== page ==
It also meant there were fewer spies watching me these days.
When we reached the Temple of Love, Sister Shada met us in the foyer. She wasn’t wearing her formal robes or veil. For a brief instant, I feared something may have happened to Claudia and her unborn child. But surely, Dragonfly would have sent for a master healer, not me.
Shada bowed. “This way, Chief Justice.”
From the whispers of the other priestesses and servants, not everyone knew what was going on. Like Shada, none of the priestesses were dressed in their formal wear. It wasn’t like Dragonfly or Claudia to keep secrets from the sisters either. My gut clenched as I matched Shada’s pace back to the priestesses’ private quarters.
Shada knocked softly on the door. Love’s Chief Warden Citana opened the door to Dragonfly’s bedchambers just enough to see who it was. Citana relaxed a bit when she saw me. Shada inclined her head to me.
“Call if you need additional assistance, Chief Justice.” The silence as she walked away was unnerving. I was too used to the tinkling of the silver bells that adorned the robes of the Love priestesses.
Citana opened the door wide enough to admit me and my companions. The weeping and jingle of bells drew me past the sitting room into the main bedroom.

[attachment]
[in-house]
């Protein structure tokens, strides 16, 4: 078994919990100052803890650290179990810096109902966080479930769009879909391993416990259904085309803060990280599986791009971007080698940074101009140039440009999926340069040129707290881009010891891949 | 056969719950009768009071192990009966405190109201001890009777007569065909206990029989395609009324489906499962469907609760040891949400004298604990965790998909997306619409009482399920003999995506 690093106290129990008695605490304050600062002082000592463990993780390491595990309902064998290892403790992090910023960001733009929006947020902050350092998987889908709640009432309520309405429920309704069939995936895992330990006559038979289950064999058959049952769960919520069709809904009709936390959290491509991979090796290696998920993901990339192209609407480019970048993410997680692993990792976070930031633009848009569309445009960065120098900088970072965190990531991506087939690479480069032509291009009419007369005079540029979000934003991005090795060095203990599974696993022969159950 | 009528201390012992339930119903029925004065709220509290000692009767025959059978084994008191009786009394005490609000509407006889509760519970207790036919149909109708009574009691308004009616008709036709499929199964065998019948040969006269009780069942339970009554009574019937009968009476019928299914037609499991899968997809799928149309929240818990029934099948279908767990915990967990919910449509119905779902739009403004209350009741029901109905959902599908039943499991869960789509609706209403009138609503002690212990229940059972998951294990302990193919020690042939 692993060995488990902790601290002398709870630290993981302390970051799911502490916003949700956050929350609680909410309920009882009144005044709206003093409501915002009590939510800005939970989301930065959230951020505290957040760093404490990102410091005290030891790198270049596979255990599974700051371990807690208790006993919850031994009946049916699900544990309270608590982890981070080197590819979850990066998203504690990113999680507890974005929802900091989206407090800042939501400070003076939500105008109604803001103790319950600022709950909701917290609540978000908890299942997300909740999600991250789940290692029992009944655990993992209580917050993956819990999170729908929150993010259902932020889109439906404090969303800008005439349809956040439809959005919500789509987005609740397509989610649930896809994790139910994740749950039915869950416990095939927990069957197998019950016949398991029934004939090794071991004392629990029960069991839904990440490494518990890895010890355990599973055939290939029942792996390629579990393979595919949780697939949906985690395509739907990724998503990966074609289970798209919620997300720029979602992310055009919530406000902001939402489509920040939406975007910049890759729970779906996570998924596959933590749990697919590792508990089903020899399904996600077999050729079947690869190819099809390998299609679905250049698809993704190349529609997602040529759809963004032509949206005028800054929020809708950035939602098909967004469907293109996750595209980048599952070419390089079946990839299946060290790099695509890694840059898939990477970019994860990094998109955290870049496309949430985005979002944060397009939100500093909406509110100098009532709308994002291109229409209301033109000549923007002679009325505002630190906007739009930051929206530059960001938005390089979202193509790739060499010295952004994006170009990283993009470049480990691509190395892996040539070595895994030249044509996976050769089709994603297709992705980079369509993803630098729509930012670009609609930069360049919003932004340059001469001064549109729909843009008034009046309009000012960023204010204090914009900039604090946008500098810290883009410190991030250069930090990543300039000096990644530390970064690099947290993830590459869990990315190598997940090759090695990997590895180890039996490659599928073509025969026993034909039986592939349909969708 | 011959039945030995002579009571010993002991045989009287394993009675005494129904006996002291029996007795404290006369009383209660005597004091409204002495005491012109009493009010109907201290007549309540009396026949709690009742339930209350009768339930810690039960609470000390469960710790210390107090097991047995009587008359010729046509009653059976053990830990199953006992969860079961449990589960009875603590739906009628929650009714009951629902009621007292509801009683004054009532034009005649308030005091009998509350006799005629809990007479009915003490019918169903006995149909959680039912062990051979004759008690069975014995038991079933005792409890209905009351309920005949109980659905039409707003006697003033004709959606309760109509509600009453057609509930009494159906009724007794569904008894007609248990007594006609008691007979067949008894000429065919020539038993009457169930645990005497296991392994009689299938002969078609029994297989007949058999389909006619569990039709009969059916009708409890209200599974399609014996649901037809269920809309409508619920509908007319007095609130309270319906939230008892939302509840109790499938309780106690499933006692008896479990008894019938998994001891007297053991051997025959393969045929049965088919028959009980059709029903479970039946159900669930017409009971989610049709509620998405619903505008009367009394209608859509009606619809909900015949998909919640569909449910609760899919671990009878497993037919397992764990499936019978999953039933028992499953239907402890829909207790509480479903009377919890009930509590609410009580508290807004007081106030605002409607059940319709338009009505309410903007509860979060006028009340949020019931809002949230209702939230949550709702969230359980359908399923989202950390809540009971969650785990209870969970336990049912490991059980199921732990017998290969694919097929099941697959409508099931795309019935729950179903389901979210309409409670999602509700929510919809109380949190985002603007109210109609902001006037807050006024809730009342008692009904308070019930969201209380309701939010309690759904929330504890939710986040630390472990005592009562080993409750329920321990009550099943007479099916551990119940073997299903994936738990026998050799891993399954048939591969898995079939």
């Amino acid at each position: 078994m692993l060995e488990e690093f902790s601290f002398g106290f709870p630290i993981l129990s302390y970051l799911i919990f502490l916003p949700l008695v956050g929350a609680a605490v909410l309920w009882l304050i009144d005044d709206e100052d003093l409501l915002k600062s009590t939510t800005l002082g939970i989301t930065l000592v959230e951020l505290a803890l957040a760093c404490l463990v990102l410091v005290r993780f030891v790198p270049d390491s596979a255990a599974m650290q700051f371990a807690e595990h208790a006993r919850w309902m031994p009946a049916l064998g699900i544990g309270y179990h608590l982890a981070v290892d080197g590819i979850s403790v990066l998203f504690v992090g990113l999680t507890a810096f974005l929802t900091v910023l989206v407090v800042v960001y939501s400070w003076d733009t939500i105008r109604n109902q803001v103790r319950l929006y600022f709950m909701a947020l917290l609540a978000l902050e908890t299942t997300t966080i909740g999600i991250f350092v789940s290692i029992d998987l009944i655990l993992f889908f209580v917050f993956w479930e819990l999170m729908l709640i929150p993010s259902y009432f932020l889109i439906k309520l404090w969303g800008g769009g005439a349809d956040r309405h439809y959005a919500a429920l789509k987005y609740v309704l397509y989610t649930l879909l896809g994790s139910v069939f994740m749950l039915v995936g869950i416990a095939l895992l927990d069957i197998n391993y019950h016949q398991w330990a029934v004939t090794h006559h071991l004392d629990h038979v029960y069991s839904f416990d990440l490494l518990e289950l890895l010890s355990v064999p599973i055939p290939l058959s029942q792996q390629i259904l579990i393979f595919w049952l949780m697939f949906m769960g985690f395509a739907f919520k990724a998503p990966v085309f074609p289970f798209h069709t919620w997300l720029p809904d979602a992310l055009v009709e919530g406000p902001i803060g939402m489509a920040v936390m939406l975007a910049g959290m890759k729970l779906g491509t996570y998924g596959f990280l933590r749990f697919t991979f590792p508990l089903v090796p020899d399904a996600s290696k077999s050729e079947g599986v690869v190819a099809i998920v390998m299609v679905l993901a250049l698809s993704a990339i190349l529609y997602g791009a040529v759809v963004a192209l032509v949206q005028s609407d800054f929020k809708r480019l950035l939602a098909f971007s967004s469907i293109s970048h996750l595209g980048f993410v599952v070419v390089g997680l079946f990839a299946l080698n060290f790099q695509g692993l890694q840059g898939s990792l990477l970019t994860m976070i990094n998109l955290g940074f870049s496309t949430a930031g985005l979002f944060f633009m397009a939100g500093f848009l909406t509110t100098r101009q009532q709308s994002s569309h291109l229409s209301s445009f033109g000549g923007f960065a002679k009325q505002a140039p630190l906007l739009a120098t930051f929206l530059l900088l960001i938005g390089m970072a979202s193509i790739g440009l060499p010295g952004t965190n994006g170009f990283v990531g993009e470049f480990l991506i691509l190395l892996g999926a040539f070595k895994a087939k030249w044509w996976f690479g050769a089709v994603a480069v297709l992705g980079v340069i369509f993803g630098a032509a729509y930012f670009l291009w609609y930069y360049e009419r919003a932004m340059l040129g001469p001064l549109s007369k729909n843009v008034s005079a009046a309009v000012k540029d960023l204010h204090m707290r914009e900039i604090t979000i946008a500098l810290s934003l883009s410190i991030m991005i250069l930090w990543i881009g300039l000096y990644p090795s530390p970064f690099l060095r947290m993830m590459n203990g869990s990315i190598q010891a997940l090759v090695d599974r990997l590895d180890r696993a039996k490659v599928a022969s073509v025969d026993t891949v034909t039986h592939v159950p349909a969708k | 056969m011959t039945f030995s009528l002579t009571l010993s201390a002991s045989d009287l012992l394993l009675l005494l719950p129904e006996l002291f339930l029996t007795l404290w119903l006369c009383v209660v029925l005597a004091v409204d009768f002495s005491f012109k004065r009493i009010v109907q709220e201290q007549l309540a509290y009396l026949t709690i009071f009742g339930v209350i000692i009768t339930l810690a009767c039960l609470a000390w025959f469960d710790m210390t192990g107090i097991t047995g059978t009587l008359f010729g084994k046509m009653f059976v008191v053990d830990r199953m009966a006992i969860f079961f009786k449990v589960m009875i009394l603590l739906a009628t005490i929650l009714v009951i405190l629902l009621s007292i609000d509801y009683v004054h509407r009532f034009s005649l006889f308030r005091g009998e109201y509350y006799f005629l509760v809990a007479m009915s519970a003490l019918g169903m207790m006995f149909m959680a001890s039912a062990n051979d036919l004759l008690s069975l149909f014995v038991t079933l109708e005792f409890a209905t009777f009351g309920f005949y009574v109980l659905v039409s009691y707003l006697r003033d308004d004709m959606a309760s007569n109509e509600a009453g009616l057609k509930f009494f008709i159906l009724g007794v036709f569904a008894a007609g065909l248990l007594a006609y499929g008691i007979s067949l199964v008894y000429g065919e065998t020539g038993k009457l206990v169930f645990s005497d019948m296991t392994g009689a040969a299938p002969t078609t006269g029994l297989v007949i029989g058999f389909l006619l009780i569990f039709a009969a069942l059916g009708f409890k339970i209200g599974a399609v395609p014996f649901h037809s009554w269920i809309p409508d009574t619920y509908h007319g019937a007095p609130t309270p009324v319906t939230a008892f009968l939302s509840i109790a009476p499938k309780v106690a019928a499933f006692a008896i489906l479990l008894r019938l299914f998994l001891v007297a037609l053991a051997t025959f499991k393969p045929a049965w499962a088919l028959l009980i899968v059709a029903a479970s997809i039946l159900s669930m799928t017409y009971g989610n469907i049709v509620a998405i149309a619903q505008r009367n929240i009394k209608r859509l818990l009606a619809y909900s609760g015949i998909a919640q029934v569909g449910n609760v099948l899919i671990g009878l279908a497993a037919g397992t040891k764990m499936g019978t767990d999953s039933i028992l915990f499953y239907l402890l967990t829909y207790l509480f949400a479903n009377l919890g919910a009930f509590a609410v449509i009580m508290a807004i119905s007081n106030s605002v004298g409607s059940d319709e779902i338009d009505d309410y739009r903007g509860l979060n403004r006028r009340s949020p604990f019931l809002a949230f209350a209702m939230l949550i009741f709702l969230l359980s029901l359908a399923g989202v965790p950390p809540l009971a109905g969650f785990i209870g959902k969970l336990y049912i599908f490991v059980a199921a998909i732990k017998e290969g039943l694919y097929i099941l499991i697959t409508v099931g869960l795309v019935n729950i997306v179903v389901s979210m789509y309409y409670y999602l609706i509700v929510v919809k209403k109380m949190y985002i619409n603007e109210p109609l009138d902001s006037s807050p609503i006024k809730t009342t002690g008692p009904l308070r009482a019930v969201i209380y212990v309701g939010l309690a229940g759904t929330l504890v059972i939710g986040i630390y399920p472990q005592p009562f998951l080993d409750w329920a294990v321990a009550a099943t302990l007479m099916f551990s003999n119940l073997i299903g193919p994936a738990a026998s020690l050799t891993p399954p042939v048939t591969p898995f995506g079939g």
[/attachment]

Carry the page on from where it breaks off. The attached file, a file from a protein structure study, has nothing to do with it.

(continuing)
Claudia sat on the huge wooden platform bed and held a crying Dragonfly. Claudia wore a plain linen nightshift, her braids cascading down her back. Dragonfly was the first person in Love I saw in formal robes though her public veil had been removed. Her bright yellow tears soaked the shoulder of Claudia’s shift.
Dragonfly’s second nodded toward the door to the bathing room.
I didn’t want to see what had disturbed Dragonfly so, but I forced my boots in that direction. I stopped at the doorway. Gina peered into the room beside me.
A body floated in the pool of jasmine-scented, orange-hot bath water. Equally orange writing marred one of the deep blue marble walls.
“Please tell me the message was written with bath water,” I whispered.
Gina swallowed hard. “It’s not m’lady.”
In large orange letters, the message read, “You’re next, bitch.”